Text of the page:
Review: Trance – Too much psycho, not enough logical
The new film Trance is a psychological thriller about fine-art thieves who misplace a $25 million-dollar painting and then enlist the help of a hypnotherapist in order to recover the lost piece of art. Unfortunately the story is heavy on the psycho and light on the logical and quickly evolves into a hot mess of confusion and a convoluted head-trip.
Simon (James McAvoy) is an art dealer who works in the dangerous world of upscale art auctioning. (Who knew that field was so hazardous?) When his agency auctions off the rare Francisco de Goya piece, Witches in the Air, a group of bandits, led by Franck (Vincent Cassel), work their way around the building’s tight security and knock Simon unconscious before getting away with the valuable artwork.
But it turns out that Simon is in on the heist and had removed the canvas before Franck got away with what was just an empty frame inside a portfolio bag. Now the bad guys want their painting, but Simon has amnesia due to the blow he took to the head. No matter how much Franck and his men torture the reluctant conspirator he cannot remember where he hid the painting.
So the art thieves have the ingenious idea to take Simon to a hypnotherapist in an attempt to access his repressed memory of the painting. They wire him for sound so they can remotely listen in on the hypnosis session, and they place a cell phone on him so they can call and wake him if he starts to talk about the criminals to the sexy therapist, Elizabeth (Rosario Dawson).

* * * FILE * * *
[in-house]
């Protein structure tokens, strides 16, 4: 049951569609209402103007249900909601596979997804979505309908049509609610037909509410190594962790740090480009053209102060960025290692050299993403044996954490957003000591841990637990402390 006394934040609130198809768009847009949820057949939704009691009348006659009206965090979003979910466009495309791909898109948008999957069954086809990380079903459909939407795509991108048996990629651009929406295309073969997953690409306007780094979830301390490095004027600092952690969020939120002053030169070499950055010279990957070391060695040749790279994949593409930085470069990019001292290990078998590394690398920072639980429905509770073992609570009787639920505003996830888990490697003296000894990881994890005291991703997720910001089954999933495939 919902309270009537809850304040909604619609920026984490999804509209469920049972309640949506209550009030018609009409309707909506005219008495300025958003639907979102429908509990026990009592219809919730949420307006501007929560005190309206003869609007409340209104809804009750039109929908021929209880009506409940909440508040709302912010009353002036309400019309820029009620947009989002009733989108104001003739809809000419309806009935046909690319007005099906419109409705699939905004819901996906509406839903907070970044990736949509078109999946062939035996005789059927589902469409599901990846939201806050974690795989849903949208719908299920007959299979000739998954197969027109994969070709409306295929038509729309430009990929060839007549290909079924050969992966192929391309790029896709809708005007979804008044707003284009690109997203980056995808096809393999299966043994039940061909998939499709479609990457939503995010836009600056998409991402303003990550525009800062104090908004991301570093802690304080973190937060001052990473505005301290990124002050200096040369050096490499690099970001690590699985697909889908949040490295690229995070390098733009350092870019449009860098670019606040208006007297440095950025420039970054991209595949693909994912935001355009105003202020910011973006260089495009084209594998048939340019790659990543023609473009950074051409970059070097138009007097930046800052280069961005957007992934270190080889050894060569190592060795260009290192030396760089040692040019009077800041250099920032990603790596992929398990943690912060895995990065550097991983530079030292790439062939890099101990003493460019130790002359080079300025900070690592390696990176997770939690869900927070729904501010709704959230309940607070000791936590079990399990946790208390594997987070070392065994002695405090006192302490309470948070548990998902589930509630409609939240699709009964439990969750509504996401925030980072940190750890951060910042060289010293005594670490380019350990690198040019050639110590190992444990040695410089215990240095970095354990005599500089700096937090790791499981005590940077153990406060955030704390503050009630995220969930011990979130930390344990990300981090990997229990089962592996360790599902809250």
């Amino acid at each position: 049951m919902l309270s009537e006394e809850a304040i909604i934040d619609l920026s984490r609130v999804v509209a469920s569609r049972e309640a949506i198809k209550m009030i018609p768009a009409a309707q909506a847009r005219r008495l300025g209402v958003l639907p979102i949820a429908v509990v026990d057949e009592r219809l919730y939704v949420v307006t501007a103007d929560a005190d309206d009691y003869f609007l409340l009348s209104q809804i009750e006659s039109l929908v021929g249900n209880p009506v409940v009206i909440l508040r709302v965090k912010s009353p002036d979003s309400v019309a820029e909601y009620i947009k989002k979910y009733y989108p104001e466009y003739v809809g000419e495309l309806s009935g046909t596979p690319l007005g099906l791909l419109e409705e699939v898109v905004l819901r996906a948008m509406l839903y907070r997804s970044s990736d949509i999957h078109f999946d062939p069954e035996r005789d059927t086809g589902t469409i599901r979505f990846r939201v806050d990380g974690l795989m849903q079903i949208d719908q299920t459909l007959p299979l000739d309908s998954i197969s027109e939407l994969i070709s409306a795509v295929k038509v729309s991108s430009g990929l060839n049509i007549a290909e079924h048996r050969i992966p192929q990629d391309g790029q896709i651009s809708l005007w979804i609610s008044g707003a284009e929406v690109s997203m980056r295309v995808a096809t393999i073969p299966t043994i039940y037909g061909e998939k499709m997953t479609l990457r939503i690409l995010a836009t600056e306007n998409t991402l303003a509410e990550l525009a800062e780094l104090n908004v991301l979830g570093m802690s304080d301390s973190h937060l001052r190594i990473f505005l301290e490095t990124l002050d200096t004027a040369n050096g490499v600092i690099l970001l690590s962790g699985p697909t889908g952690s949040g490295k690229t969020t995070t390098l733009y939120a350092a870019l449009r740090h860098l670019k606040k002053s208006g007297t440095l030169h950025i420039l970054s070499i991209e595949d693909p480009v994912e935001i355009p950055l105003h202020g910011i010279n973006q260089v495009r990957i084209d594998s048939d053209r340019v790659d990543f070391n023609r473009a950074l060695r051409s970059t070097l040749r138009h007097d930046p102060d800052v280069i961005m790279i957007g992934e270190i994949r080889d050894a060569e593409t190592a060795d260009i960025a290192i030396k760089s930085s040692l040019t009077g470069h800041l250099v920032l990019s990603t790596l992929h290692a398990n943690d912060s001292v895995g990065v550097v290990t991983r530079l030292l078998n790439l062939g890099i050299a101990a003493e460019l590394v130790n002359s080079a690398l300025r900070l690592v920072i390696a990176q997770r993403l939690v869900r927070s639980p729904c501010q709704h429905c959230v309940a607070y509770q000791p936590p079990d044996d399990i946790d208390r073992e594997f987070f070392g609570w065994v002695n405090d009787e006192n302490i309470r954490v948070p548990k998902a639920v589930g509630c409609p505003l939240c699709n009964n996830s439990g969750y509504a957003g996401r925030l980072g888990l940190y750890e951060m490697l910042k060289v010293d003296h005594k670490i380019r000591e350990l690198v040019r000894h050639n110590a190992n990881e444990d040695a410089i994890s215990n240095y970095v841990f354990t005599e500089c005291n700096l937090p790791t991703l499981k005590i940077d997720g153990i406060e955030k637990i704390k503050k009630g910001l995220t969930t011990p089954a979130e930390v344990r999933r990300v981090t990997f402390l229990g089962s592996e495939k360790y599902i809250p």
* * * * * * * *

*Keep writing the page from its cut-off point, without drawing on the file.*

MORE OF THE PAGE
Elizabeth can tell that something strange is going on with Simon and after a quick Internet search she puts two and two together and decides she wants to work with the thieves and get cut in on the deal if she can help to recover the painting. Why risk her life and career? She’s bored.
As Elizabeth delves deeper into Simon’s fragile psyche we realize that not everything is as it first appeared on the surface and the narrative quickly becomes a tangled mess of reality mixed with imagined and implanted memories as the hypnotherapist works her psycho-magic on more than just Simon. After a while the story becomes so confusing and absurd that I was wishing someone would snap me out of it.
Speaking to some of the film’s ridiculousness, at one point Simon and Elizabeth are getting frisky at her apartment when she excuses herself to go into the bathroom. Off screen we hear the distinct sounds of an electric razor before Ms. Dawson gratuitously appears completely nude showing off her freshly shaved “hoo-hah.” Later this is justified in a flashback where Simon explains his fascination with the lack of female pubic hair in early European nude paintings. While I can certainly admire Rosario Dawson’s exhibition, I’m not convinced it had anything to do with art.
Much of this film, as directed by Danny Boyle (28 Days Later) and written by his long-time collaborator John Hodge, is awkward, befuddling and pretentiously unorthodox. Gimmicks like having McAvoy silently stare into the camera while his narrative voiceover sets up the plot are just clunky attempts gloss over a very weak and unlikely story.
Trance is not completely without merit and I like the concept of a hypnotist working to unravel a crime mystery, but I don’t think the art-theft plot device was necessarily the best of ideas (especially when that world was not particularly explored beyond absent pubes on a painting.) If you are easily hypnotized by flashy film-making, then this might be a movie you’ll enjoy – just don’t expect it to make much sense. Grade: 5/10
Photos © 2013 Fox Searchlight Pictures